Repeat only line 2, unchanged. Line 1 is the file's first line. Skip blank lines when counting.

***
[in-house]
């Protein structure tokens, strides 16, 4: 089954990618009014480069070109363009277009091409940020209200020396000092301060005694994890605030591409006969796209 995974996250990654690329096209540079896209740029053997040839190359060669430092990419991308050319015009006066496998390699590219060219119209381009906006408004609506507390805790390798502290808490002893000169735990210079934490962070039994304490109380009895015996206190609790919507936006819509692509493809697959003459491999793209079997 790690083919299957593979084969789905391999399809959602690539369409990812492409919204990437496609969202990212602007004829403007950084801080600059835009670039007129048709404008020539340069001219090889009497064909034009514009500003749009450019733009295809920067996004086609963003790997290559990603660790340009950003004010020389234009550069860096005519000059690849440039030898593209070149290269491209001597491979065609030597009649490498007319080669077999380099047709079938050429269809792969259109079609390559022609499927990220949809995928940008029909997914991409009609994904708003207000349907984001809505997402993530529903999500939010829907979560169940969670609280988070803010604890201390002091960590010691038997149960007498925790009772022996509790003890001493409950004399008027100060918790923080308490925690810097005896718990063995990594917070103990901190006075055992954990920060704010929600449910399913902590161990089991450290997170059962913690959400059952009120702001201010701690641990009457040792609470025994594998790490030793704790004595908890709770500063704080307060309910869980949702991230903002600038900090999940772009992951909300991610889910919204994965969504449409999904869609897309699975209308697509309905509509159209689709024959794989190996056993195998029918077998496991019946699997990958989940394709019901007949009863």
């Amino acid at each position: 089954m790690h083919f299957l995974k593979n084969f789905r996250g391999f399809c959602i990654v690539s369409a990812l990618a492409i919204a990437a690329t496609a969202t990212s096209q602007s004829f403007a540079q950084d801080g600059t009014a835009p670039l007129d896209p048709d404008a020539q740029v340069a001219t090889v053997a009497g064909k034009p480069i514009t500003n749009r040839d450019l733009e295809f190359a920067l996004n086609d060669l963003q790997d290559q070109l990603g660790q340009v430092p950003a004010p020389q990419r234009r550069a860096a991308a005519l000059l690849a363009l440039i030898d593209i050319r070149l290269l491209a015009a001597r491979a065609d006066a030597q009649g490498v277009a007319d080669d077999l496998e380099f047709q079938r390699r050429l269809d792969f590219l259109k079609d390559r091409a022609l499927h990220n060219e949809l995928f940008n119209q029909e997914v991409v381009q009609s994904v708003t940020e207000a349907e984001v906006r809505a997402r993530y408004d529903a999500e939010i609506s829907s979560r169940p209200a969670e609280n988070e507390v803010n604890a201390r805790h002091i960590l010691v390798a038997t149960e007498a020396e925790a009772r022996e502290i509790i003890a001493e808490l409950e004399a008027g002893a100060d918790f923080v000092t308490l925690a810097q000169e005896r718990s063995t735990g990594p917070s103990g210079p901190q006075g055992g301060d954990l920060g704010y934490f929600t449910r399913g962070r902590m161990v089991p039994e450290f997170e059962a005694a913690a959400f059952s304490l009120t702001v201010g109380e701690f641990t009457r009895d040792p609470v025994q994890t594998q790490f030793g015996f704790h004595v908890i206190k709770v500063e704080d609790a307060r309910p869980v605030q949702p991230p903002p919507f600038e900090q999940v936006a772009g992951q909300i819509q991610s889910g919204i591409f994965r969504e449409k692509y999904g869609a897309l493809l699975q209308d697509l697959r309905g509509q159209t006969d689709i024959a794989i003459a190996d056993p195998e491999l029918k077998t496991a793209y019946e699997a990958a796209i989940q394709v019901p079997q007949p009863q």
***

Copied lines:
């Protein structure tokens, strides 16, 4: 089954990618009014480069070109363009277009091409940020209200020396000092301060005694994890605030591409006969796209 995974996250990654690329096209540079896209740029053997040839190359060669430092990419991308050319015009006066496998390699590219060219119209381009906006408004609506507390805790390798502290808490002893000169735990210079934490962070039994304490109380009895015996206190609790919507936006819509692509493809697959003459491999793209079997 790690083919299957593979084969789905391999399809959602690539369409990812492409919204990437496609969202990212602007004829403007950084801080600059835009670039007129048709404008020539340069001219090889009497064909034009514009500003749009450019733009295809920067996004086609963003790997290559990603660790340009950003004010020389234009550069860096005519000059690849440039030898593209070149290269491209001597491979065609030597009649490498007319080669077999380099047709079938050429269809792969259109079609390559022609499927990220949809995928940008029909997914991409009609994904708003207000349907984001809505997402993530529903999500939010829907979560169940969670609280988070803010604890201390002091960590010691038997149960007498925790009772022996509790003890001493409950004399008027100060918790923080308490925690810097005896718990063995990594917070103990901190006075055992954990920060704010929600449910399913902590161990089991450290997170059962913690959400059952009120702001201010701690641990009457040792609470025994594998790490030793704790004595908890709770500063704080307060309910869980949702991230903002600038900090999940772009992951909300991610889910919204994965969504449409999904869609897309699975209308697509309905509509159209689709024959794989190996056993195998029918077998496991019946699997990958989940394709019901007949009863």